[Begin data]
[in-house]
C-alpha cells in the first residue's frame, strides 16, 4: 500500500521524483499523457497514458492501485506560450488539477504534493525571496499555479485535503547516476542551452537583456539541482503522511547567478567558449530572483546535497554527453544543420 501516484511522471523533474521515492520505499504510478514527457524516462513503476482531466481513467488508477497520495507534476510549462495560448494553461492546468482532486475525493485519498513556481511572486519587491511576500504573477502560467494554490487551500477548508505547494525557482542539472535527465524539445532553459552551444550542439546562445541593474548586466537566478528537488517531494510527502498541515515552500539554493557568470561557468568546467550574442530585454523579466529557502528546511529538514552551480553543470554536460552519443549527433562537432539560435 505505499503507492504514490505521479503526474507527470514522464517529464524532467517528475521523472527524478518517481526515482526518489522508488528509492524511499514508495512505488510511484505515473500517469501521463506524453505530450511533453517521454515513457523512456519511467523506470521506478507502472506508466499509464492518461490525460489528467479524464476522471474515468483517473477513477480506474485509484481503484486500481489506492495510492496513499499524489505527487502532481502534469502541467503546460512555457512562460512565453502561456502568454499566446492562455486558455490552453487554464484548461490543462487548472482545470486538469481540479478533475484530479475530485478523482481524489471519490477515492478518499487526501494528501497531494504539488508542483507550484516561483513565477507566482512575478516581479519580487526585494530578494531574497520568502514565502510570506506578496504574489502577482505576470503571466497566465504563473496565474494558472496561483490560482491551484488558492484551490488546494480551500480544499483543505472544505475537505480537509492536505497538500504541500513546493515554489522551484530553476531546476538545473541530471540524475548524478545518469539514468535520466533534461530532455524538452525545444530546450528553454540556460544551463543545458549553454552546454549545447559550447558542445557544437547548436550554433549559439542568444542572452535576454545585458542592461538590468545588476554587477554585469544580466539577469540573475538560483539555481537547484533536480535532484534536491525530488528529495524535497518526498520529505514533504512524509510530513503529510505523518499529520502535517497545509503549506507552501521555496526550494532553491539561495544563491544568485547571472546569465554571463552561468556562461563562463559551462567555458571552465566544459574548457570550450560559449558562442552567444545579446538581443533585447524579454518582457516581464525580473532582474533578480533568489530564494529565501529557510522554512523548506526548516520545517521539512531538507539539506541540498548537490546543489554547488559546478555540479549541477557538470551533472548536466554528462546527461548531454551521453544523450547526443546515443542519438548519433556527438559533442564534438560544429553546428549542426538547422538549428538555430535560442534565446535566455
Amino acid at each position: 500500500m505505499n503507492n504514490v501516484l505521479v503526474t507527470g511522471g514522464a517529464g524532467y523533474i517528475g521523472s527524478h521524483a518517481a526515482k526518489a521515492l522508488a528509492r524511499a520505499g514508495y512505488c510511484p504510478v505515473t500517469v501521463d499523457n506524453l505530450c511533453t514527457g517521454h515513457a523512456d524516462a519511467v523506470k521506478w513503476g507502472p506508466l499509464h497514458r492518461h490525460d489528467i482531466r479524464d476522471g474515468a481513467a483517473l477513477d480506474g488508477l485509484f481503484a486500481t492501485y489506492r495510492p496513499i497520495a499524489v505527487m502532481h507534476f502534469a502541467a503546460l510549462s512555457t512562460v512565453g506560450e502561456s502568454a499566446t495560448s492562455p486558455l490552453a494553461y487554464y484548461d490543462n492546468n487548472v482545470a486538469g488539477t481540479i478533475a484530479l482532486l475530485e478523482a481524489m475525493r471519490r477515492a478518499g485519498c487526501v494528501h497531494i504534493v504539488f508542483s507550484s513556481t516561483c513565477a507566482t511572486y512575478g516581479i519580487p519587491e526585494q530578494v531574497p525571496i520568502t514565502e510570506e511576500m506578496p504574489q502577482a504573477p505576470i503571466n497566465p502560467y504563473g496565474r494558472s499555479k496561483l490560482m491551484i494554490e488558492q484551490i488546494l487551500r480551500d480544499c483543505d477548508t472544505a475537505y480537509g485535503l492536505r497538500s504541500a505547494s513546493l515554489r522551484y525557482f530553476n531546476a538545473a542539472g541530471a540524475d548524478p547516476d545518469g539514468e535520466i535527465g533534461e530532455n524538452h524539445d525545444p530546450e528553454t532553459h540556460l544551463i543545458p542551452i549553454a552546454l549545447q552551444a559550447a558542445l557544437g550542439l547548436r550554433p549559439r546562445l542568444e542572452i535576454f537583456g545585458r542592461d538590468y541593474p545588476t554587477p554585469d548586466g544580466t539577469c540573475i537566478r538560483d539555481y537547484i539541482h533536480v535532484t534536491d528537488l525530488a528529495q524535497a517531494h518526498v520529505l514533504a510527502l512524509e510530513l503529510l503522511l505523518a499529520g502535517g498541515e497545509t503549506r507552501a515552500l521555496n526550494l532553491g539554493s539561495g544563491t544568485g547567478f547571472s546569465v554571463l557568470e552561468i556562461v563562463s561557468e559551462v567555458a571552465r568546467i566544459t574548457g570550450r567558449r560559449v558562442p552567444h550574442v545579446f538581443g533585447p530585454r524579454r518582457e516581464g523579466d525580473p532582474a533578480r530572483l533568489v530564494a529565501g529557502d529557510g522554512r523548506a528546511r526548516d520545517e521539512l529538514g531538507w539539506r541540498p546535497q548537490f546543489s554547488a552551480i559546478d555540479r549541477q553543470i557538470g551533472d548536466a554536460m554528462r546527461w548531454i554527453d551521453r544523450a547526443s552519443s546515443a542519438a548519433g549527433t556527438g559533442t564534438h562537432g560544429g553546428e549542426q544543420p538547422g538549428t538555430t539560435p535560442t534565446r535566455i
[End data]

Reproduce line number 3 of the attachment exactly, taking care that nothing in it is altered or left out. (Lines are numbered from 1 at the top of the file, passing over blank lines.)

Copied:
Amino acid at each position: 500500500m505505499n503507492n504514490v501516484l505521479v503526474t507527470g511522471g514522464a517529464g524532467y523533474i517528475g521523472s527524478h521524483a518517481a526515482k526518489a521515492l522508488a528509492r524511499a520505499g514508495y512505488c510511484p504510478v505515473t500517469v501521463d499523457n506524453l505530450c511533453t514527457g517521454h515513457a523512456d524516462a519511467v523506470k521506478w513503476g507502472p506508466l499509464h497514458r492518461h490525460d489528467i482531466r479524464d476522471g474515468a481513467a483517473l477513477d480506474g488508477l485509484f481503484a486500481t492501485y489506492r495510492p496513499i497520495a499524489v505527487m502532481h507534476f502534469a502541467a503546460l510549462s512555457t512562460v512565453g506560450e502561456s502568454a499566446t495560448s492562455p486558455l490552453a494553461y487554464y484548461d490543462n492546468n487548472v482545470a486538469g488539477t481540479i478533475a484530479l482532486l475530485e478523482a481524489m475525493r471519490r477515492a478518499g485519498c487526501v494528501h497531494i504534493v504539488f508542483s507550484s513556481t516561483c513565477a507566482t511572486y512575478g516581479i519580487p519587491e526585494q530578494v531574497p525571496i520568502t514565502e510570506e511576500m506578496p504574489q502577482a504573477p505576470i503571466n497566465p502560467y504563473g496565474r494558472s499555479k496561483l490560482m491551484i494554490e488558492q484551490i488546494l487551500r480551500d480544499c483543505d477548508t472544505a475537505y480537509g485535503l492536505r497538500s504541500a505547494s513546493l515554489r522551484y525557482f530553476n531546476a538545473a542539472g541530471a540524475d548524478p547516476d545518469g539514468e535520466i535527465g533534461e530532455n524538452h524539445d525545444p530546450e528553454t532553459h540556460l544551463i543545458p542551452i549553454a552546454l549545447q552551444a559550447a558542445l557544437g550542439l547548436r550554433p549559439r546562445l542568444e542572452i535576454f537583456g545585458r542592461d538590468y541593474p545588476t554587477p554585469d548586466g544580466t539577469c540573475i537566478r538560483d539555481y537547484i539541482h533536480v535532484t534536491d528537488l525530488a528529495q524535497a517531494h518526498v520529505l514533504a510527502l512524509e510530513l503529510l503522511l505523518a499529520g502535517g498541515e497545509t503549506r507552501a515552500l521555496n526550494l532553491g539554493s539561495g544563491t544568485g547567478f547571472s546569465v554571463l557568470e552561468i556562461v563562463s561557468e559551462v567555458a571552465r568546467i566544459t574548457g570550450r567558449r560559449v558562442p552567444h550574442v545579446f538581443g533585447p530585454r524579454r518582457e516581464g523579466d525580473p532582474a533578480r530572483l533568489v530564494a529565501g529557502d529557510g522554512r523548506a528546511r526548516d520545517e521539512l529538514g531538507w539539506r541540498p546535497q548537490f546543489s554547488a552551480i559546478d555540479r549541477q553543470i557538470g551533472d548536466a554536460m554528462r546527461w548531454i554527453d551521453r544523450a547526443s552519443s546515443a542519438a548519433g549527433t556527438g559533442t564534438h562537432g560544429g553546428e549542426q544543420p538547422g538549428t538555430t539560435p535560442t534565446r535566455i